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Should an Elderly Person Continue Driving?

Every day, over 500 older adult drivers are injured in car crashes.

Should an Elderly Person Continue Driving?As you age, you lose flexibility and the ability to quickly react to an impending danger, making elderly drivers more likely than younger drivers to be involved in a car accident.  However, a new study by AAA Foundation looked at how driving impacts the health and well-being of elderly people. The study found that drivers in the age group of 65 or older are more likely to suffer serious health issues when they stop driving permanently.

Loss of Independence

People in the age group of 65 or older represent a large percentage of the population in the U.S. According to the latest statistics, more than eight out of ten Americans in the age group of 65 or older are continuing to drive. Of the remaining 20 percent, some people have decided to give up driving while others have lost their driver’s license due to a traffic violation. Elderly people aged 65 or older who have stopped driving are at risk for:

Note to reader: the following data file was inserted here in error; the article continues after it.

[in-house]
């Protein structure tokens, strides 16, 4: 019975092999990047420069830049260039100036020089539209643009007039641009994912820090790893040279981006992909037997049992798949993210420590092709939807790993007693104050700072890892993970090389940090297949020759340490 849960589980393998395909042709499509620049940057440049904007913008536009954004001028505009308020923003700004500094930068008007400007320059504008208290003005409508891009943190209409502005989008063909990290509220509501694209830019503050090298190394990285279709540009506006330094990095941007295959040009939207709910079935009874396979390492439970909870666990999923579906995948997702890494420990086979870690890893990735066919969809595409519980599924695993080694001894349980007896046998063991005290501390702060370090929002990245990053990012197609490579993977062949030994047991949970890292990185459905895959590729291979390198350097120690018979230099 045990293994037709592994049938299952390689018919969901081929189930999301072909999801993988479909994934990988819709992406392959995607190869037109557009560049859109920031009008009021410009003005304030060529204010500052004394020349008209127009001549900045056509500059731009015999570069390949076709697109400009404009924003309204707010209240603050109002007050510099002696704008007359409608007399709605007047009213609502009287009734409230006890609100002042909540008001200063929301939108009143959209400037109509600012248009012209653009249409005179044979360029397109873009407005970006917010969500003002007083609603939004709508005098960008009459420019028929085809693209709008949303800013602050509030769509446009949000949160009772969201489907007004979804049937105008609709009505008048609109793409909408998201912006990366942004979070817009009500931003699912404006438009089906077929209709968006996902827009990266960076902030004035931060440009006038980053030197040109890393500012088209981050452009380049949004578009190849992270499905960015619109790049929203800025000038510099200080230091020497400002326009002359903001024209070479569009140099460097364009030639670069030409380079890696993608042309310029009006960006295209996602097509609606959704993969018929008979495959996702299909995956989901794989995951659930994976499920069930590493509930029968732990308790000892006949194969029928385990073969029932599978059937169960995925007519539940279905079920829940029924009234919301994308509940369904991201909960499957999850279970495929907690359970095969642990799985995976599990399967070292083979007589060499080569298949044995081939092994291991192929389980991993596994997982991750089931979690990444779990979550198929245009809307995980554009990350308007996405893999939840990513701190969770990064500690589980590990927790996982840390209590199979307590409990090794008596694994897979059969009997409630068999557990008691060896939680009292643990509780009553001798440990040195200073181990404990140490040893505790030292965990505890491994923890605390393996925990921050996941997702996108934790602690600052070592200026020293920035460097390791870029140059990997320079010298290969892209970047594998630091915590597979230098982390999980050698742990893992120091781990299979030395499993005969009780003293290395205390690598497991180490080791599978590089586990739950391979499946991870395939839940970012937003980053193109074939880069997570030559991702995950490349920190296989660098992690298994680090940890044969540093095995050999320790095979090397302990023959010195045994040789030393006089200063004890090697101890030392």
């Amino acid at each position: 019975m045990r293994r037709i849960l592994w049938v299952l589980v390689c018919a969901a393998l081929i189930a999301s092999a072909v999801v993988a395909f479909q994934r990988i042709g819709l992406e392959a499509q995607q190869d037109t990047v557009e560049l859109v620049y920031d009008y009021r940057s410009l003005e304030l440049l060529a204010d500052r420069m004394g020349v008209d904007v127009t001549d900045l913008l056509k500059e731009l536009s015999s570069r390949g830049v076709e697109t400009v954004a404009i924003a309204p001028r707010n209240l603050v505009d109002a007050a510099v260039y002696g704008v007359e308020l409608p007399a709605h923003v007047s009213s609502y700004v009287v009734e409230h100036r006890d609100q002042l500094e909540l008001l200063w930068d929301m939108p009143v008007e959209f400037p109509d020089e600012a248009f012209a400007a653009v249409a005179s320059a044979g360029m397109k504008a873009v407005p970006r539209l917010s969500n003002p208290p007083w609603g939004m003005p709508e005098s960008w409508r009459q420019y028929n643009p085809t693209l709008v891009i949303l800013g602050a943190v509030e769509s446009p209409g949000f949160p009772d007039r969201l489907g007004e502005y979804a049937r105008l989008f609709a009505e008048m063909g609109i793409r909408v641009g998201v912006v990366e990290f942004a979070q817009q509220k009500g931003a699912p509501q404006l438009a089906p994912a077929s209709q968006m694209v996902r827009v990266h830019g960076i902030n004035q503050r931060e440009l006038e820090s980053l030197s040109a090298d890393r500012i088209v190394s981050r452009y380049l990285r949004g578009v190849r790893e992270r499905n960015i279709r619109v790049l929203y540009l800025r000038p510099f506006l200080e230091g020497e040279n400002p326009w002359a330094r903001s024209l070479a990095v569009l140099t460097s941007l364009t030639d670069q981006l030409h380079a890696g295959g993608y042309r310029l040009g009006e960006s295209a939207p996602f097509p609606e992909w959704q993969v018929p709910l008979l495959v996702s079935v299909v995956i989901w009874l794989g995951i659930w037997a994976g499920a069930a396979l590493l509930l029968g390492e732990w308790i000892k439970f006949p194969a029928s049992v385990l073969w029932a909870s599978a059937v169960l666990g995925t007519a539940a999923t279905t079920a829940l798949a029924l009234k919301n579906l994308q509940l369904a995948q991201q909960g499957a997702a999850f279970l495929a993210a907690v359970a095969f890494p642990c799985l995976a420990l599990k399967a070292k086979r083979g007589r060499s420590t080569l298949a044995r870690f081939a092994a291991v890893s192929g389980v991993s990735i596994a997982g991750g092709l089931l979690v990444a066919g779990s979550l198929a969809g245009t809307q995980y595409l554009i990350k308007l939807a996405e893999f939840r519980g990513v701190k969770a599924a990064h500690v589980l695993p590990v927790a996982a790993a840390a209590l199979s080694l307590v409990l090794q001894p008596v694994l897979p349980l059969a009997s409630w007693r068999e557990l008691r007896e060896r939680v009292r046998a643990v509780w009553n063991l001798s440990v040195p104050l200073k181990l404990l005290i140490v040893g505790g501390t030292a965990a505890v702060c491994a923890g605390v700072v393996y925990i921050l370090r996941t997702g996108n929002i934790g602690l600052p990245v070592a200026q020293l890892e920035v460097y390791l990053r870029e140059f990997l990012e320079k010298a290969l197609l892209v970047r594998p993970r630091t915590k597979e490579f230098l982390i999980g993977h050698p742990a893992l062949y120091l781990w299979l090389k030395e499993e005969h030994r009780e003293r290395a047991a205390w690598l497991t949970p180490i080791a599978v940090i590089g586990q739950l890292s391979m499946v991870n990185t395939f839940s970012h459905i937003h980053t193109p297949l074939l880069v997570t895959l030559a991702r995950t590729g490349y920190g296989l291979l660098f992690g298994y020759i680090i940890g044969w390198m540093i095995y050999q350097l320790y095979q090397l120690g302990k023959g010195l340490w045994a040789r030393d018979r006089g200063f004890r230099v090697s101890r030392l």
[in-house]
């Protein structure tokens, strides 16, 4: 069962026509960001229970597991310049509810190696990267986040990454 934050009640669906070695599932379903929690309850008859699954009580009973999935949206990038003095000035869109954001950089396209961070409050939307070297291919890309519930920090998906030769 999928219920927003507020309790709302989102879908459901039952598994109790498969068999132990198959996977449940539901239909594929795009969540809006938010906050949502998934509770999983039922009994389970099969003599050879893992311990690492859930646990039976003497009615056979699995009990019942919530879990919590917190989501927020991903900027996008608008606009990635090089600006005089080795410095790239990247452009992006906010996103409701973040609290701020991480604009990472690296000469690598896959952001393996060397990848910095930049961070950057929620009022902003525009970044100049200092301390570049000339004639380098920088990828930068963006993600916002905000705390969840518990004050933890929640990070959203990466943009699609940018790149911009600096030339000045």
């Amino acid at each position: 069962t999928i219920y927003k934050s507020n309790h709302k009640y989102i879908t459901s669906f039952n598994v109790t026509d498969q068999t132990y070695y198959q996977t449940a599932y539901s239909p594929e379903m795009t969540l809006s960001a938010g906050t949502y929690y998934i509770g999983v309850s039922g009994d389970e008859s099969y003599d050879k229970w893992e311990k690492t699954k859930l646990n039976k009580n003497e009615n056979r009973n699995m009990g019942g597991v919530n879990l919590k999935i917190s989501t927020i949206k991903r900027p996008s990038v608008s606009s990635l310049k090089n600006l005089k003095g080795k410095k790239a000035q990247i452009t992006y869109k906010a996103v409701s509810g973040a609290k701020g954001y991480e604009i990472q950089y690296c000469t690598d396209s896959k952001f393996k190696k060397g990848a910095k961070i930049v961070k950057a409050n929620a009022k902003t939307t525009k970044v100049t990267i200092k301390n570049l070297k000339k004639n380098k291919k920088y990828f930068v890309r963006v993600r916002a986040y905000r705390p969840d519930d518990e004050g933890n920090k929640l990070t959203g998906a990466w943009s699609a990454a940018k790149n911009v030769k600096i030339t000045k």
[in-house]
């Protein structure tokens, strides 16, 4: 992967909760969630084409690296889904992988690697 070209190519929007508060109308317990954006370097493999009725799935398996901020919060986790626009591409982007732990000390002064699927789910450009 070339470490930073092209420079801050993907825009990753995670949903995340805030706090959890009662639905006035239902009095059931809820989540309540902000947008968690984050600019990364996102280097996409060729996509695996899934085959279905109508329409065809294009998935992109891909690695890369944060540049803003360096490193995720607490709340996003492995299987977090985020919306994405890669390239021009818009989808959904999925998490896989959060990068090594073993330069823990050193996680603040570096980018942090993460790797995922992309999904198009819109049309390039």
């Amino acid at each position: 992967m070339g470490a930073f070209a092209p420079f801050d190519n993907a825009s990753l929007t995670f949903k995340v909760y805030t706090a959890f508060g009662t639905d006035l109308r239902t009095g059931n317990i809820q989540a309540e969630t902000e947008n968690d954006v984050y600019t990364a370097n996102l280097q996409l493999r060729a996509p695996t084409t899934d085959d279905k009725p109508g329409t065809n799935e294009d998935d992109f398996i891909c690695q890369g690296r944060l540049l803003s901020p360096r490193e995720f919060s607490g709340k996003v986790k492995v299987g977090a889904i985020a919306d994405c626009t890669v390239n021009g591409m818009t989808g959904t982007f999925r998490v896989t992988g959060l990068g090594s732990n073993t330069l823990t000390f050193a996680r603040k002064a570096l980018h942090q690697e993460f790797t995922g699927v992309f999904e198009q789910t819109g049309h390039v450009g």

• higher risk of depression
  • less productive
  • lack the urge to socialize or take part in social activities
  • loss of friends
  • decrease of cognitive functioning
  • are more likely to be moved to a care home

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Why Choose Willens & Baez

Millions in Case Verdicts & Settlements

Over the past two decades, Mr. Willens and his team of Chicago personal injury lawyers have been instrumental in obtaining numerous million-dollar-plus recoveries on behalf of clients in a wide variety of injury cases. One of the personal injury verdicts he was involved in was recognized by The National Law Journal as one of the Top 100 Verdicts in the country in the year in which it was tried. One of the verdicts he helped secure set a state record.



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